As well as providing funding to the Supplier Development Programme we currently fund ‘Partnership for Procurement’. This is a programme that provides a range of support specifically to third sector organisations wishing to form consortia to bid for public sector contracts. We also deliver support and training for third sector organisations linked to the Just Enterprise third sector contract. Also, the Developing Markets Contract, which ran from 2011-2017, was set up to increase understanding in the public sector of community benefits, to implement sustainable procurement with respect to the third sector and to support the use of Public Social Partnerships. The Scottish Government is currently reviewing both the Just Enterprise contract and the Public Social Partnership model and is developing its future approach with a view to further increasing third sector involvement in procurement.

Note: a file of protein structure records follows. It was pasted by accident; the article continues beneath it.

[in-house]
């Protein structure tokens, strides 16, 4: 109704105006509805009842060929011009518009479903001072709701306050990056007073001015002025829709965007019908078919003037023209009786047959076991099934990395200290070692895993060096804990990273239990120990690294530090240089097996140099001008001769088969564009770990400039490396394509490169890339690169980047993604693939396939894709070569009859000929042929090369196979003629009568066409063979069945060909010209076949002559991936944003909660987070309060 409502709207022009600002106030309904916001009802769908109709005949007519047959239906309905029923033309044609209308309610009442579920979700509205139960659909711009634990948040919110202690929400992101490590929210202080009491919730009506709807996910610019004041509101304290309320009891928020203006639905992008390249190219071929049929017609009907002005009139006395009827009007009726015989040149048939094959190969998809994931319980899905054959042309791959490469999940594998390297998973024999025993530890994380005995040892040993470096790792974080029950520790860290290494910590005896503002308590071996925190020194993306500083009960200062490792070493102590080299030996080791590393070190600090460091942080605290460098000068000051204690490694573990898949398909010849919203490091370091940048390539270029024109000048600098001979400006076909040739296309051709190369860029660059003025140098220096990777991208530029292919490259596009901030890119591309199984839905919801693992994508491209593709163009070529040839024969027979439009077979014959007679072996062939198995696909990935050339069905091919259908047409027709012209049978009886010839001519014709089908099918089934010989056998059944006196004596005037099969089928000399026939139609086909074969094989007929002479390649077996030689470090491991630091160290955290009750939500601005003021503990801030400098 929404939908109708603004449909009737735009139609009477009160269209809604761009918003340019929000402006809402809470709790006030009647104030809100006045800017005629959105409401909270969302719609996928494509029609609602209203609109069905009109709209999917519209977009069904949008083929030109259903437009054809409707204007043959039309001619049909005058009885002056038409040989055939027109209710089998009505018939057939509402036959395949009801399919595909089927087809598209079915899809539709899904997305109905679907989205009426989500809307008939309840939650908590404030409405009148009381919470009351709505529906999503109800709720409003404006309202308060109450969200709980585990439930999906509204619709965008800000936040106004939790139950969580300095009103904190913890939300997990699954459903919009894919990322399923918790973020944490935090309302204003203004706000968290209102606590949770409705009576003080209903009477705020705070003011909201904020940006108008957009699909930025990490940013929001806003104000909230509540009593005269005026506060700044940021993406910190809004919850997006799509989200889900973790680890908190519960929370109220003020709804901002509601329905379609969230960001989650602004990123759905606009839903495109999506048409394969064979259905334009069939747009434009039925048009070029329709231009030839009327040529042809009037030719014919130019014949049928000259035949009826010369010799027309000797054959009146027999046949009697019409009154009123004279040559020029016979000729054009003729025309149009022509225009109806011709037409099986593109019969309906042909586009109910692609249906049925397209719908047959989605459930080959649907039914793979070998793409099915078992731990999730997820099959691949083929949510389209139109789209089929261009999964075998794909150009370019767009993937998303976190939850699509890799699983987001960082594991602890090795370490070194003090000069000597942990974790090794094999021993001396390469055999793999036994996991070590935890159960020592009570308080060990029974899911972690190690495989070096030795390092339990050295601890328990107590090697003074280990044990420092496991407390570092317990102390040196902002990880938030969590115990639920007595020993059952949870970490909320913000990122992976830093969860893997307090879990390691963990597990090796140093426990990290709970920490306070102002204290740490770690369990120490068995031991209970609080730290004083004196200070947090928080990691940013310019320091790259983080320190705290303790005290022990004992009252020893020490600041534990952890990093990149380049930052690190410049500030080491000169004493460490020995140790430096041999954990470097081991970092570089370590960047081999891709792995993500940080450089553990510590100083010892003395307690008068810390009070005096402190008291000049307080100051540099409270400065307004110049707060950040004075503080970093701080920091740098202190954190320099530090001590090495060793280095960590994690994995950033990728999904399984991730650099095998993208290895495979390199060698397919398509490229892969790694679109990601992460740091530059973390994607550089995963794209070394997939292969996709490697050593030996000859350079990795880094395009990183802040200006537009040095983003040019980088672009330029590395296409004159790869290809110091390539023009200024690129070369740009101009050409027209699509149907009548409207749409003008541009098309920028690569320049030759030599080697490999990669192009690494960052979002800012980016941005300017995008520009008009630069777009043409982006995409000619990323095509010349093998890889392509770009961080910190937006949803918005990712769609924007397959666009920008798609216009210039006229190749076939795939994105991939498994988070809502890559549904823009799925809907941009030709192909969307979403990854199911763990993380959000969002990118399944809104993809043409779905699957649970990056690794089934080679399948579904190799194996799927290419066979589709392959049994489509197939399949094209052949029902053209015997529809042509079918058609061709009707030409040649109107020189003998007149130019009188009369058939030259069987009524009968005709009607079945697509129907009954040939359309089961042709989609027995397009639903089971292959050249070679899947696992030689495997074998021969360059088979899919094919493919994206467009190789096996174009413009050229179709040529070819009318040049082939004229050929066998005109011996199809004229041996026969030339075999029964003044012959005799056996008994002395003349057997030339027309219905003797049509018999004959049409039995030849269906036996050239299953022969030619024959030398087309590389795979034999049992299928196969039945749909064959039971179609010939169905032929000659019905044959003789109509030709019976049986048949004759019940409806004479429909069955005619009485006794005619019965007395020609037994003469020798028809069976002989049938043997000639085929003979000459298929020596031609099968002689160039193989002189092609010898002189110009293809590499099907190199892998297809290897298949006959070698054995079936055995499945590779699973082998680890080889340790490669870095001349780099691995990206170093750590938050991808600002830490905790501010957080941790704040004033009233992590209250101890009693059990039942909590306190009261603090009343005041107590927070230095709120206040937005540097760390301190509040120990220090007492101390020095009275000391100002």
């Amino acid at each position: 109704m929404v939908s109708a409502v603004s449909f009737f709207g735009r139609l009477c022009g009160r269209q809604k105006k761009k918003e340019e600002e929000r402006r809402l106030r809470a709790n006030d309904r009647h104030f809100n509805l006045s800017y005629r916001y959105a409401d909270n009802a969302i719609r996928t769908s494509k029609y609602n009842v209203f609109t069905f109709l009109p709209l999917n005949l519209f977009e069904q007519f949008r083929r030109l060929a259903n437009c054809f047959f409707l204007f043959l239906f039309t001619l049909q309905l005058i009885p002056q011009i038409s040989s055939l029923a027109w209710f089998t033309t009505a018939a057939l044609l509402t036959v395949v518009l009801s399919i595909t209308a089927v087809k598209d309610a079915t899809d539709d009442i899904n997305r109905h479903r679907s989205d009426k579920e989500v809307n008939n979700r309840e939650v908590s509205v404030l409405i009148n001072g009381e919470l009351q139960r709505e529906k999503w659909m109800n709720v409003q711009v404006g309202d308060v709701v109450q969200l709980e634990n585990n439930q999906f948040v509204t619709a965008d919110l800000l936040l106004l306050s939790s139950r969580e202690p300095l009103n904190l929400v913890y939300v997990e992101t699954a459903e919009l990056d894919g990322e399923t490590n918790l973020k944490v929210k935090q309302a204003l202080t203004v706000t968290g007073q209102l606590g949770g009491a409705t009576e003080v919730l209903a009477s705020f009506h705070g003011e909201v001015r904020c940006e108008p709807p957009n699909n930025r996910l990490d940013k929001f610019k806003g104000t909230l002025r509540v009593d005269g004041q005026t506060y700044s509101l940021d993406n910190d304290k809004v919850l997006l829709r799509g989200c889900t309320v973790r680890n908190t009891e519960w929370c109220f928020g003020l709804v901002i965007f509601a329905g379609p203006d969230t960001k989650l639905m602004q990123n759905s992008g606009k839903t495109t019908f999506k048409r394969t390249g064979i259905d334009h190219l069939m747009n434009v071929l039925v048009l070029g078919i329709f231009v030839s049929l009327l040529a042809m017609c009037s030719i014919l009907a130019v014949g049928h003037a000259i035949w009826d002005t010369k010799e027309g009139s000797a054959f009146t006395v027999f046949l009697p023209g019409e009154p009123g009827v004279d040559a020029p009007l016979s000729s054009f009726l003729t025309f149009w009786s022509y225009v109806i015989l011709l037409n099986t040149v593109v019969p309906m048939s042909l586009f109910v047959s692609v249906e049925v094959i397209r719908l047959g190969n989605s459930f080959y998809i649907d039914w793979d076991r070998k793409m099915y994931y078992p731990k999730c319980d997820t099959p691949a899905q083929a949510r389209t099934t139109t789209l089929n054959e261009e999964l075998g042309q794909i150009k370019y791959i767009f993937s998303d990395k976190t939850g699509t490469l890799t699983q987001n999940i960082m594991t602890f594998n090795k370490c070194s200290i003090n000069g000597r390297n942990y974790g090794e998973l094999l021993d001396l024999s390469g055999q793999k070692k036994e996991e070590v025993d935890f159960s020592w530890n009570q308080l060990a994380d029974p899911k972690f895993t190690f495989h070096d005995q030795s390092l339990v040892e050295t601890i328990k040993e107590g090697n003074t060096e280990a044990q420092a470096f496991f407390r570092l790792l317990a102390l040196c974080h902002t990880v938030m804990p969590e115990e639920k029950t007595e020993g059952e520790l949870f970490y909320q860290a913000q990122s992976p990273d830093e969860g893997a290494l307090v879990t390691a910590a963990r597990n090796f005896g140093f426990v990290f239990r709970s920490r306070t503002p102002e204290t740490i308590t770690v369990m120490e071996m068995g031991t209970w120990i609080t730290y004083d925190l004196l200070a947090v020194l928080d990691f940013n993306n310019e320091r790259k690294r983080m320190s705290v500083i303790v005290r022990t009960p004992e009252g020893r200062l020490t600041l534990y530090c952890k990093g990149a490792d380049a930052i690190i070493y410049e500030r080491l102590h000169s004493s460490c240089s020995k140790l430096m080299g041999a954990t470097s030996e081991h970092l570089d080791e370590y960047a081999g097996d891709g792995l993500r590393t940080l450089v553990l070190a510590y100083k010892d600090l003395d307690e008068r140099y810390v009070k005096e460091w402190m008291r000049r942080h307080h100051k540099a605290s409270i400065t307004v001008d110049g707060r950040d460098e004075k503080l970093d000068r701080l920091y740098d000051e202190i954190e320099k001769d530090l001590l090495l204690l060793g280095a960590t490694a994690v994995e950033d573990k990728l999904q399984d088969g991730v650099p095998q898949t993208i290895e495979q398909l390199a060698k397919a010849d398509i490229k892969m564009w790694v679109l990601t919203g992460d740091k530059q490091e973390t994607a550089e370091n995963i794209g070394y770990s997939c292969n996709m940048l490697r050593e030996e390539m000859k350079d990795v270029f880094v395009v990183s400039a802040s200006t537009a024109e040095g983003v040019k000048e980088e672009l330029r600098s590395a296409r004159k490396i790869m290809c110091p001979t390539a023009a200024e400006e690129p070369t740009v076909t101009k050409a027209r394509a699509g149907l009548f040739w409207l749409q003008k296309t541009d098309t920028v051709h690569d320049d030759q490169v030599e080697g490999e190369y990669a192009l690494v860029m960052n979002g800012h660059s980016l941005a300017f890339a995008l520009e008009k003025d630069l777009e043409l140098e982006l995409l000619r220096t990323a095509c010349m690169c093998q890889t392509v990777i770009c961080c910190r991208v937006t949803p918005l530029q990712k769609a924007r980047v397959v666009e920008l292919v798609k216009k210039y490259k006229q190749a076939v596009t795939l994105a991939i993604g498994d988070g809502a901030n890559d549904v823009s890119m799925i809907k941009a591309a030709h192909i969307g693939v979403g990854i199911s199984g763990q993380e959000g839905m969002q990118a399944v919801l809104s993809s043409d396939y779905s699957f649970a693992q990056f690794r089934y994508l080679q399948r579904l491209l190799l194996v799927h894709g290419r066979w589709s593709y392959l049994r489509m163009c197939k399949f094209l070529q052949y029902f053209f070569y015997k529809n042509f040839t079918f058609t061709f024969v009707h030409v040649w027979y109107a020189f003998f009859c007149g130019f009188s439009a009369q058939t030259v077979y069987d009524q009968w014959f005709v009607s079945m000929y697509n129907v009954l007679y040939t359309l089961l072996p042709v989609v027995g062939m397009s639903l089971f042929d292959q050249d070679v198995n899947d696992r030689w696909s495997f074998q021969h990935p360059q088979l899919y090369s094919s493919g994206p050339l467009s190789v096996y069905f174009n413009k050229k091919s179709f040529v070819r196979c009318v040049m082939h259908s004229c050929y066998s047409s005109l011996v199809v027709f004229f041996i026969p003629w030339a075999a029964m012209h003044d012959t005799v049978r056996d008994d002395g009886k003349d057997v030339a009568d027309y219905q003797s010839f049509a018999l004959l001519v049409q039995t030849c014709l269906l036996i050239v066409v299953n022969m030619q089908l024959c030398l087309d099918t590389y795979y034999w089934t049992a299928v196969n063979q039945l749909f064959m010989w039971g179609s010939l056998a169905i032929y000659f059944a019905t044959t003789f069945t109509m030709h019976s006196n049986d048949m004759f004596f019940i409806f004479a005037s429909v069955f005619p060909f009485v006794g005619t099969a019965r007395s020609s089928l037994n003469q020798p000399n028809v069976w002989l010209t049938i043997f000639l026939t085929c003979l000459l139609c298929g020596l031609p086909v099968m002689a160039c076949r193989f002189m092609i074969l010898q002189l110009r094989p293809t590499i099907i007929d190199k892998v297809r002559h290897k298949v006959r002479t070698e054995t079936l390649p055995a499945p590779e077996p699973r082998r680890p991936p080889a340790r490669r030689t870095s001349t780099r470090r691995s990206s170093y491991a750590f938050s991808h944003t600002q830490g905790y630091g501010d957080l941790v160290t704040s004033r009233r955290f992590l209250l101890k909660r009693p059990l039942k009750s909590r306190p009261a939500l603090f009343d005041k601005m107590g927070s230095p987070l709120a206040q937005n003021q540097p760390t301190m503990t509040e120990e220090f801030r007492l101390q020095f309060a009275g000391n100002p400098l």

Removal of the option for public contracts to be awarded on the basis of lowest cost or price only
In 2016 we removed the option in our procurement legislation for higher value public contracts (i.e. above EU regulated thresholds) to be awarded on the basis of lowest cost or price only. This means that public bodies in Scotland must consider other factors associated with the quality of products and services and that can have wider economic benefits. Our 2016 statutory guidance Selection of Tenderers and Award of Contracts makes it clear that this approach should also be applied to award criteria for lower value regulated contracts below the EU threshold levels.
Reserving contracts for supported businesses
Procurement legislation defines supported businesses as businesses for which the core purpose is the social and professional integration of disabled or disadvantaged persons and where at least 30% of the employees of those businesses are disabled or disadvantaged persons.